Bold, block colours are often more enticing for children, compared to neutral or pastel shades. The colour wheel perfectly highlights the colours that appeal to children the most, which include the primary colours: red, yellow and blue, and secondary colours: green, orange and purple.
For these reasons, toys and games designed specifically for younger children are often associated with the primary and secondary colours, as these are more aesthetically pleasing for this age group.
Typically, a child’s vision will not be fully developed until the age of 8 years old and most babies will also only start to see the full-colour spectrum at 5 months old, as they are born with a monochrome vision. This explains why children have a preference for bright, more vibrant colours, as these colours make their vision more clear and exciting.
Bright, bold colours will contrast more, making them easier to distinguish and therefore encouraging children to gain interest. Once a child has an interest in a ‘product’ or ‘environment,’ their imagination is able to run wild.
Colours are useful for children in many ways; studies have shown that colour plays a critical role in the development of cognitive and motor skills in children.
It has been proven that recognising colours can aid with educational skills including creative
writing, as children are able to use colours to describe objects or to symbolise emotions. Some examples can be understood below:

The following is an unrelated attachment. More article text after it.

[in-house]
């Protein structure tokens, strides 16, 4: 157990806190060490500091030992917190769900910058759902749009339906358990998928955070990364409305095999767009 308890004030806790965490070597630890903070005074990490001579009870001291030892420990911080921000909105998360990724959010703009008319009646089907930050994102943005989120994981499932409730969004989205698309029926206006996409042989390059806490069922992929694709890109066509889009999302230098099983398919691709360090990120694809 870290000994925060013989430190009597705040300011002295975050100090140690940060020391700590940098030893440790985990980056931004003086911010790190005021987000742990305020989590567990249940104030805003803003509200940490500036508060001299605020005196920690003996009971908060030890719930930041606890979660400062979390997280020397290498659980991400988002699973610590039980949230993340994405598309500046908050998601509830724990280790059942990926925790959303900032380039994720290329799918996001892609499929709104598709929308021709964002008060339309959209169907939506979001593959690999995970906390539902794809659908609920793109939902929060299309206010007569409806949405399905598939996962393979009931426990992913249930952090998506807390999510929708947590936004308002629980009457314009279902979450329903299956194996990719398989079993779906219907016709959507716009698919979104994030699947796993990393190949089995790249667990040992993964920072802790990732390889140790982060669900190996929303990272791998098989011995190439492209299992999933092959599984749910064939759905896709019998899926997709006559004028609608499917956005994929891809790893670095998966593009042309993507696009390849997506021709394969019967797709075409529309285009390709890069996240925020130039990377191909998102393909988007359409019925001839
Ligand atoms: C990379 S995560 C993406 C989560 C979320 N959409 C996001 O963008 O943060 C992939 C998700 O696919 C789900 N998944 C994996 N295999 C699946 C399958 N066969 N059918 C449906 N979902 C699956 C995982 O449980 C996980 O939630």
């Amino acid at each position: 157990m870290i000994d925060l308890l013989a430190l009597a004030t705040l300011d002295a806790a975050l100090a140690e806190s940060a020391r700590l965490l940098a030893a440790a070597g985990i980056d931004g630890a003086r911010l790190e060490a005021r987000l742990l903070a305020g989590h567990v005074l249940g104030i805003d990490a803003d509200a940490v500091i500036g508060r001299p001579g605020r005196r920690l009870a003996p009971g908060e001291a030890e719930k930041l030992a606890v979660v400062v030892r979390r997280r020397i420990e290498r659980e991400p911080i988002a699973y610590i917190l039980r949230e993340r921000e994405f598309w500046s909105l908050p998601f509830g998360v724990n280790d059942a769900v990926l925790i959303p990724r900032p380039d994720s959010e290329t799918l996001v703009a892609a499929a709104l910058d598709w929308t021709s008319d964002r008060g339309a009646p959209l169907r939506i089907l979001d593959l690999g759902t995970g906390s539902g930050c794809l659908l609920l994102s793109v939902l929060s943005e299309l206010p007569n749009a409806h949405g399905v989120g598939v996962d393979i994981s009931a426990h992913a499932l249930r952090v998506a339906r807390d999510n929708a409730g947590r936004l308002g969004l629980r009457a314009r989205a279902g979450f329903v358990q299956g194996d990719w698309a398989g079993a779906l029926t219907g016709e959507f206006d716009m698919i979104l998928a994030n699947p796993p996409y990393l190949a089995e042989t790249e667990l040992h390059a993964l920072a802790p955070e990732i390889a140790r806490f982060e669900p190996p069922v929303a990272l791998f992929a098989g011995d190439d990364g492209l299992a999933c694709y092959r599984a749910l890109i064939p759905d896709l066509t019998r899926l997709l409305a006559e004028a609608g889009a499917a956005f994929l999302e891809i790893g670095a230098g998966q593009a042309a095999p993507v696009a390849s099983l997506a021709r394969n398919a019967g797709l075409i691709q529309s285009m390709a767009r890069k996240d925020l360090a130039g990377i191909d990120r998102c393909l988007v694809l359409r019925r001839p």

- Yellow: joy, happiness, imagination, optimism.
- Blue: peace, tranquillity, cold, trust, calm.
- Green: Nature, healthy, good luck, youth.
- Orange: Balance, enthusiasm, energy, memory.
Around the ages 3-4 years old, children are learning the names of colours and are able to recognise their differences. Many children are taught to organise items into particular colours as they find this easier and more exciting.
Colours are often used in classrooms because they have a positive effect on children by making them feel more motivated and happier.
Exposing children to a range of colour shades at a young age is also important because they are able to distinguish which shades are similar or part of the same colour groups. Furthermore, research has shown that every colour has a specific wavelength, and each unique wavelength will have a different impact on someone’s brain.
Another reason for children learning colours from a young age - and particularly from a health
and safety point of view - is that children are able to associate colours with specific messages.
For example, if a child can understand that the colour red symbolises danger, they automatically know to avoid a situation, such as a stop road sign or hot temperature warnings on a hot-cold tap.
The composition of graphics and bright colours found within the PODS have been inspired by the primary and secondary colours on the colour wheel. At PODS our aim is to boost enthusiasm and stimulate imagination, hence why there are so many colour options that you can select from our range.
Each POD comes with a remote control where you can select from a whole range of colours to light-up the POD. You will also have the ability to set colours to automatically change so that your child can experience the full-colour spectrum.
To get the full experience from your POD, it is best to use the product in a darker room, as this will embrace the colours and the graphic visuals can be seen in a whole new, exciting perspective.
It is a wonderful, exciting experience for both children and their families.